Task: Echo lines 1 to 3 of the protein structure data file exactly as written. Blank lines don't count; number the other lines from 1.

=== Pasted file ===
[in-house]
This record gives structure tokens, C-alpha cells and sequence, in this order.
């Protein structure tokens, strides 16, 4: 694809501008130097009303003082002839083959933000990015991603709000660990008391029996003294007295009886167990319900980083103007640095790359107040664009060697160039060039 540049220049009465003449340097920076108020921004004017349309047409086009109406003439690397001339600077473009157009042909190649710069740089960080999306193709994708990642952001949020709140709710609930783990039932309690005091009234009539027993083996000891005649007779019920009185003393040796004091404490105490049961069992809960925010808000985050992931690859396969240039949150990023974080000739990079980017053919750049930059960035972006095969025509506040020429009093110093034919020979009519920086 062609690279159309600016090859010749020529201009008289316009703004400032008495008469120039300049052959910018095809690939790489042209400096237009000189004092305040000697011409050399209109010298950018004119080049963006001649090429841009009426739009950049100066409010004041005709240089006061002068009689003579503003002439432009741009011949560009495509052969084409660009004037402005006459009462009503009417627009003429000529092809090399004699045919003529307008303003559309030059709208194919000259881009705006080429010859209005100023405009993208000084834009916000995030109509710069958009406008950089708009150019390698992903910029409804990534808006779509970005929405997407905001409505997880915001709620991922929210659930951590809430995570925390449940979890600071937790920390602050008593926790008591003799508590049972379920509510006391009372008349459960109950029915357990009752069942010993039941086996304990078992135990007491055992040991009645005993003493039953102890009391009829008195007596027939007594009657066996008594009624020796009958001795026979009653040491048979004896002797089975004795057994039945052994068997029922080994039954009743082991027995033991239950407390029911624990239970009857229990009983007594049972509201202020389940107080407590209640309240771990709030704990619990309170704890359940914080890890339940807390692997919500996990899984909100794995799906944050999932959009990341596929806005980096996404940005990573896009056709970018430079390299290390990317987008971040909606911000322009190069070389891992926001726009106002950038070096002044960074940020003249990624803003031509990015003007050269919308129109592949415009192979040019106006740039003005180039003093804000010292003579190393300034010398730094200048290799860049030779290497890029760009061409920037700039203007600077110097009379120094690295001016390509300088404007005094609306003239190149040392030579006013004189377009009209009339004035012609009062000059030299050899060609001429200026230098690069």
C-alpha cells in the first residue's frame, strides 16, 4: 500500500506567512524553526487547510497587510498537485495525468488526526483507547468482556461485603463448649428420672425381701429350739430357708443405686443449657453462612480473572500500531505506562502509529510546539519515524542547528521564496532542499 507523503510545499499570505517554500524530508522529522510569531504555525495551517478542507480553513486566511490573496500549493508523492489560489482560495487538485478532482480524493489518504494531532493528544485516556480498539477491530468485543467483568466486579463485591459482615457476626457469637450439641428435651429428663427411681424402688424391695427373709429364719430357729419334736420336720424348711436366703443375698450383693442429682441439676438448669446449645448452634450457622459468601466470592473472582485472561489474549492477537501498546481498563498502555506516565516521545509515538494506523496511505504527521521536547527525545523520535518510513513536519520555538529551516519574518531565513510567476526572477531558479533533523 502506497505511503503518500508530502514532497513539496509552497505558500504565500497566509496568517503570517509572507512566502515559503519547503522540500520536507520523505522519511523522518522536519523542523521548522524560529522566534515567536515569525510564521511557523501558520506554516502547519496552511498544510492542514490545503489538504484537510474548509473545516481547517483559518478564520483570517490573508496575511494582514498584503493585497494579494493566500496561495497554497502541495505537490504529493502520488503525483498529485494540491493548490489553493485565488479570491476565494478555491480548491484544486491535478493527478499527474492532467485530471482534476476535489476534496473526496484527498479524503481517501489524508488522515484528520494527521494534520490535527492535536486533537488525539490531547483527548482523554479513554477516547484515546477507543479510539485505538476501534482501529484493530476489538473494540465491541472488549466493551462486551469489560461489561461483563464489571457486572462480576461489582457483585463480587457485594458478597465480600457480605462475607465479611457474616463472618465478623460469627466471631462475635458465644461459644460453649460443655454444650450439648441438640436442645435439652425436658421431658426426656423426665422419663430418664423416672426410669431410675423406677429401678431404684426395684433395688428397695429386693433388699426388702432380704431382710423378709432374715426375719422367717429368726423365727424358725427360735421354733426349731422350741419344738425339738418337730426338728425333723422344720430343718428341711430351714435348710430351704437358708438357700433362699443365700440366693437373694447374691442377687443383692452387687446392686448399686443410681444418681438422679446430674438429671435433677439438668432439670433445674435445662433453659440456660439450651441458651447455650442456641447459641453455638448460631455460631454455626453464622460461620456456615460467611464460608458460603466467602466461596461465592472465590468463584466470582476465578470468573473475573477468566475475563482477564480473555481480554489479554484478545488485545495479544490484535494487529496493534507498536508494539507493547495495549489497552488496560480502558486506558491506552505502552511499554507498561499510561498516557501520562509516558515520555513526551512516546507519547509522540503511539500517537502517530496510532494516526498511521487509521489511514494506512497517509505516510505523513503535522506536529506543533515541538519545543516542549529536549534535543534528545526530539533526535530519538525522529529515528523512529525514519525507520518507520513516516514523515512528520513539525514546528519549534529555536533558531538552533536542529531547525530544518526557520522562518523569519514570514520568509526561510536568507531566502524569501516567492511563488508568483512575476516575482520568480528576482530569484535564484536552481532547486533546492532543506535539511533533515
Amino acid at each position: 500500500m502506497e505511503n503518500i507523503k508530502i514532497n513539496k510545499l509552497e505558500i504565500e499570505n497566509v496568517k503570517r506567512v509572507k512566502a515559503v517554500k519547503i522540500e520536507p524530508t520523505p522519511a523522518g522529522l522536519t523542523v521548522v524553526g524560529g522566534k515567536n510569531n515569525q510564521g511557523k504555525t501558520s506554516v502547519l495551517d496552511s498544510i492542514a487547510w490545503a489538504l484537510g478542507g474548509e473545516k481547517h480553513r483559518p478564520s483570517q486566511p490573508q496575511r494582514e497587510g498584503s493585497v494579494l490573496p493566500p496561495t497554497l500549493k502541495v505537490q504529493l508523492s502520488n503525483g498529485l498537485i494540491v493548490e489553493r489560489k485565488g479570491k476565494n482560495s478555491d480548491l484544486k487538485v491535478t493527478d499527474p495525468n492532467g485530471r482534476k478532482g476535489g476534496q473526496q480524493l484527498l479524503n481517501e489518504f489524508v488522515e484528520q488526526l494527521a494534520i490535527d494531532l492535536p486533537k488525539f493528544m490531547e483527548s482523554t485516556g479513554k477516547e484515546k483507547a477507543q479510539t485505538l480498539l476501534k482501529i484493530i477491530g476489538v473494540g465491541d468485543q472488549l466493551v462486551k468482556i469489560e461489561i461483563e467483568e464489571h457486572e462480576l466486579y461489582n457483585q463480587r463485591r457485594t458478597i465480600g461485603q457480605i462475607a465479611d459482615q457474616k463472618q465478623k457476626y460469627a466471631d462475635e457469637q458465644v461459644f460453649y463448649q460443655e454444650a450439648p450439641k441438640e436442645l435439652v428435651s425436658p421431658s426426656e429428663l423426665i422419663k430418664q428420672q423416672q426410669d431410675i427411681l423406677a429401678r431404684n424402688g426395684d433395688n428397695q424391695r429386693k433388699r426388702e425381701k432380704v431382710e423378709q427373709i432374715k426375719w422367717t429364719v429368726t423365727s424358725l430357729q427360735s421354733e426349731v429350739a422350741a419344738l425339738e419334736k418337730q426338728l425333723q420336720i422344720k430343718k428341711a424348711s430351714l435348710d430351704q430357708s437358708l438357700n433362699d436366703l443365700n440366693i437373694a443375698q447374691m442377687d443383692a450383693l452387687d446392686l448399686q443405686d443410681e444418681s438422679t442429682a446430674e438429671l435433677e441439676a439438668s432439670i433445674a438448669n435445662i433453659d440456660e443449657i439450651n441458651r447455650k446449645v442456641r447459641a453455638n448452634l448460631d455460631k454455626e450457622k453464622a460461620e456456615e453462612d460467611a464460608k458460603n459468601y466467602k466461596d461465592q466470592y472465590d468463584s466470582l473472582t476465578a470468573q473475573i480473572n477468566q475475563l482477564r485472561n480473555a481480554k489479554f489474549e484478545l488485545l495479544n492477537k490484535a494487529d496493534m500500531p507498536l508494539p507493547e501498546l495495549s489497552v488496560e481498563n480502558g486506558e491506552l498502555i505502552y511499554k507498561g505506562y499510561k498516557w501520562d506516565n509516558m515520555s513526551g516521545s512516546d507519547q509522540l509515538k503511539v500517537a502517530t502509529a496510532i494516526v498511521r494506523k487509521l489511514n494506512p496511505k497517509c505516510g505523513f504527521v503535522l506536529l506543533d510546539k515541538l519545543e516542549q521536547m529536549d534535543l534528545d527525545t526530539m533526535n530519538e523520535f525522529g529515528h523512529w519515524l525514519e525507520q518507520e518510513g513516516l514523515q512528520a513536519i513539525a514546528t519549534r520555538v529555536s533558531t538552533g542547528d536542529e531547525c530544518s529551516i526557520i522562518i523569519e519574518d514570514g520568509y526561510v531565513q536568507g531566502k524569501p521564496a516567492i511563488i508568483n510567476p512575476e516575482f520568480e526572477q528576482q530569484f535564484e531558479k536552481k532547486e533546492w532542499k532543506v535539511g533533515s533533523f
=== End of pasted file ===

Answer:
[in-house]
This record gives structure tokens, C-alpha cells and sequence, in this order.
């Protein structure tokens, strides 16, 4: 694809501008130097009303003082002839083959933000990015991603709000660990008391029996003294007295009886167990319900980083103007640095790359107040664009060697160039060039 540049220049009465003449340097920076108020921004004017349309047409086009109406003439690397001339600077473009157009042909190649710069740089960080999306193709994708990642952001949020709140709710609930783990039932309690005091009234009539027993083996000891005649007779019920009185003393040796004091404490105490049961069992809960925010808000985050992931690859396969240039949150990023974080000739990079980017053919750049930059960035972006095969025509506040020429009093110093034919020979009519920086 062609690279159309600016090859010749020529201009008289316009703004400032008495008469120039300049052959910018095809690939790489042209400096237009000189004092305040000697011409050399209109010298950018004119080049963006001649090429841009009426739009950049100066409010004041005709240089006061002068009689003579503003002439432009741009011949560009495509052969084409660009004037402005006459009462009503009417627009003429000529092809090399004699045919003529307008303003559309030059709208194919000259881009705006080429010859209005100023405009993208000084834009916000995030109509710069958009406008950089708009150019390698992903910029409804990534808006779509970005929405997407905001409505997880915001709620991922929210659930951590809430995570925390449940979890600071937790920390602050008593926790008591003799508590049972379920509510006391009372008349459960109950029915357990009752069942010993039941086996304990078992135990007491055992040991009645005993003493039953102890009391009829008195007596027939007594009657066996008594009624020796009958001795026979009653040491048979004896002797089975004795057994039945052994068997029922080994039954009743082991027995033991239950407390029911624990239970009857229990009983007594049972509201202020389940107080407590209640309240771990709030704990619990309170704890359940914080890890339940807390692997919500996990899984909100794995799906944050999932959009990341596929806005980096996404940005990573896009056709970018430079390299290390990317987008971040909606911000322009190069070389891992926001726009106002950038070096002044960074940020003249990624803003031509990015003007050269919308129109592949415009192979040019106006740039003005180039003093804000010292003579190393300034010398730094200048290799860049030779290497890029760009061409920037700039203007600077110097009379120094690295001016390509300088404007005094609306003239190149040392030579006013004189377009009209009339004035012609009062000059030299050899060609001429200026230098690069």